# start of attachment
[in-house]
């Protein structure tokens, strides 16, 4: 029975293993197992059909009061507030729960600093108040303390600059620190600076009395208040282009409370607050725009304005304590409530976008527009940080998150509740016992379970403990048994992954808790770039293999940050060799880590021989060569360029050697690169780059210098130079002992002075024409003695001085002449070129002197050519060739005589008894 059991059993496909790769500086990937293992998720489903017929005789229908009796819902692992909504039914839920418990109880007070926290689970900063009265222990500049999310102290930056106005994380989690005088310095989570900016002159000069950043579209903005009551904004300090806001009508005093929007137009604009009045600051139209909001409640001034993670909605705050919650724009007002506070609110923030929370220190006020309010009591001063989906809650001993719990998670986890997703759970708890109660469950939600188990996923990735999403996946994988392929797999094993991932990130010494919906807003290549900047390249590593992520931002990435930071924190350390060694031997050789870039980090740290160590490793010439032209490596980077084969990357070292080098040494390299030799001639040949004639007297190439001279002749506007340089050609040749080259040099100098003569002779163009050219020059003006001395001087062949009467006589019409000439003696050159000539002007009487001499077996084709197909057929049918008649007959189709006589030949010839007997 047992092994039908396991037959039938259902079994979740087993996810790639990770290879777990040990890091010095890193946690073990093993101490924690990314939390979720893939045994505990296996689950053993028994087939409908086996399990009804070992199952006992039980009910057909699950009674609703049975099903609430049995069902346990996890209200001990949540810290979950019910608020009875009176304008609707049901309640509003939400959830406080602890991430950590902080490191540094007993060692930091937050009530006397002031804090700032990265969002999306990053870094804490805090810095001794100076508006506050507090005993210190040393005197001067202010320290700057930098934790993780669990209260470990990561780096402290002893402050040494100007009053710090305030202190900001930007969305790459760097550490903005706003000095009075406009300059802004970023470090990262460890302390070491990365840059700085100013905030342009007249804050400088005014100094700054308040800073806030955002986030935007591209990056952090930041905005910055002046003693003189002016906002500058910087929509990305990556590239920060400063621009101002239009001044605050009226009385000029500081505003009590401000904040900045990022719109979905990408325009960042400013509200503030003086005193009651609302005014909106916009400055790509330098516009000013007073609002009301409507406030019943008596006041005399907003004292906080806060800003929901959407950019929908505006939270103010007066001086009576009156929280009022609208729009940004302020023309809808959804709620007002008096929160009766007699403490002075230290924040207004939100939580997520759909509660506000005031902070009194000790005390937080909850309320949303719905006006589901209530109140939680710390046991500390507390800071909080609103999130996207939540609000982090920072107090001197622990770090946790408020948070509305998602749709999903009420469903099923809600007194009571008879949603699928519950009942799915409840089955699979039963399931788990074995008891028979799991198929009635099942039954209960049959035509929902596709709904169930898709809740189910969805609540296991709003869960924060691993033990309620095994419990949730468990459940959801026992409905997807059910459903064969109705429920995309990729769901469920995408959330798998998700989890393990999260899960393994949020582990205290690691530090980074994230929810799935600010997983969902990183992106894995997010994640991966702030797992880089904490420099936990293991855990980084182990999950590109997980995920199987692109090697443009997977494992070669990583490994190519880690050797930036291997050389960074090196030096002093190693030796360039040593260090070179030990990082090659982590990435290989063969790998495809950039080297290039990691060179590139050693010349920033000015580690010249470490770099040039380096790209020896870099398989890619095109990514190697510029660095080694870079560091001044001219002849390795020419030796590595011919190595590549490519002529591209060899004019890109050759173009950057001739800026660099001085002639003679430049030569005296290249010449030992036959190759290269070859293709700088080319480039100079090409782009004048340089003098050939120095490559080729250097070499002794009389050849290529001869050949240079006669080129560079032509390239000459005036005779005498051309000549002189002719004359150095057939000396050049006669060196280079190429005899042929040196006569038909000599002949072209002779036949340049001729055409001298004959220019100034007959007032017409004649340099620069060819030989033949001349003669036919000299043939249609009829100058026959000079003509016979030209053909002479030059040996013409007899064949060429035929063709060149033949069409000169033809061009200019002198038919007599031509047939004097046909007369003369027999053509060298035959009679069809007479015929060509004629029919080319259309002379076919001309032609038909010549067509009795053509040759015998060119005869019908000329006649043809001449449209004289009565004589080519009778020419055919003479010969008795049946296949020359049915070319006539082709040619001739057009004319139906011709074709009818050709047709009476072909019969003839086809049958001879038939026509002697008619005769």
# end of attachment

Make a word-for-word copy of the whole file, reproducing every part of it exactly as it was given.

[in-house]
């Protein structure tokens, strides 16, 4: 029975293993197992059909009061507030729960600093108040303390600059620190600076009395208040282009409370607050725009304005304590409530976008527009940080998150509740016992379970403990048994992954808790770039293999940050060799880590021989060569360029050697690169780059210098130079002992002075024409003695001085002449070129002197050519060739005589008894 059991059993496909790769500086990937293992998720489903017929005789229908009796819902692992909504039914839920418990109880007070926290689970900063009265222990500049999310102290930056106005994380989690005088310095989570900016002159000069950043579209903005009551904004300090806001009508005093929007137009604009009045600051139209909001409640001034993670909605705050919650724009007002506070609110923030929370220190006020309010009591001063989906809650001993719990998670986890997703759970708890109660469950939600188990996923990735999403996946994988392929797999094993991932990130010494919906807003290549900047390249590593992520931002990435930071924190350390060694031997050789870039980090740290160590490793010439032209490596980077084969990357070292080098040494390299030799001639040949004639007297190439001279002749506007340089050609040749080259040099100098003569002779163009050219020059003006001395001087062949009467006589019409000439003696050159000539002007009487001499077996084709197909057929049918008649007959189709006589030949010839007997 047992092994039908396991037959039938259902079994979740087993996810790639990770290879777990040990890091010095890193946690073990093993101490924690990314939390979720893939045994505990296996689950053993028994087939409908086996399990009804070992199952006992039980009910057909699950009674609703049975099903609430049995069902346990996890209200001990949540810290979950019910608020009875009176304008609707049901309640509003939400959830406080602890991430950590902080490191540094007993060692930091937050009530006397002031804090700032990265969002999306990053870094804490805090810095001794100076508006506050507090005993210190040393005197001067202010320290700057930098934790993780669990209260470990990561780096402290002893402050040494100007009053710090305030202190900001930007969305790459760097550490903005706003000095009075406009300059802004970023470090990262460890302390070491990365840059700085100013905030342009007249804050400088005014100094700054308040800073806030955002986030935007591209990056952090930041905005910055002046003693003189002016906002500058910087929509990305990556590239920060400063621009101002239009001044605050009226009385000029500081505003009590401000904040900045990022719109979905990408325009960042400013509200503030003086005193009651609302005014909106916009400055790509330098516009000013007073609002009301409507406030019943008596006041005399907003004292906080806060800003929901959407950019929908505006939270103010007066001086009576009156929280009022609208729009940004302020023309809808959804709620007002008096929160009766007699403490002075230290924040207004939100939580997520759909509660506000005031902070009194000790005390937080909850309320949303719905006006589901209530109140939680710390046991500390507390800071909080609103999130996207939540609000982090920072107090001197622990770090946790408020948070509305998602749709999903009420469903099923809600007194009571008879949603699928519950009942799915409840089955699979039963399931788990074995008891028979799991198929009635099942039954209960049959035509929902596709709904169930898709809740189910969805609540296991709003869960924060691993033990309620095994419990949730468990459940959801026992409905997807059910459903064969109705429920995309990729769901469920995408959330798998998700989890393990999260899960393994949020582990205290690691530090980074994230929810799935600010997983969902990183992106894995997010994640991966702030797992880089904490420099936990293991855990980084182990999950590109997980995920199987692109090697443009997977494992070669990583490994190519880690050797930036291997050389960074090196030096002093190693030796360039040593260090070179030990990082090659982590990435290989063969790998495809950039080297290039990691060179590139050693010349920033000015580690010249470490770099040039380096790209020896870099398989890619095109990514190697510029660095080694870079560091001044001219002849390795020419030796590595011919190595590549490519002529591209060899004019890109050759173009950057001739800026660099001085002639003679430049030569005296290249010449030992036959190759290269070859293709700088080319480039100079090409782009004048340089003098050939120095490559080729250097070499002794009389050849290529001869050949240079006669080129560079032509390239000459005036005779005498051309000549002189002719004359150095057939000396050049006669060196280079190429005899042929040196006569038909000599002949072209002779036949340049001729055409001298004959220019100034007959007032017409004649340099620069060819030989033949001349003669036919000299043939249609009829100058026959000079003509016979030209053909002479030059040996013409007899064949060429035929063709060149033949069409000169033809061009200019002198038919007599031509047939004097046909007369003369027999053509060298035959009679069809007479015929060509004629029919080319259309002379076919001309032609038909010549067509009795053509040759015998060119005869019908000329006649043809001449449209004289009565004589080519009778020419055919003479010969008795049946296949020359049915070319006539082709040619001739057009004319139906011709074709009818050709047709009476072909019969003839086809049958001879038939026509002697008619005769």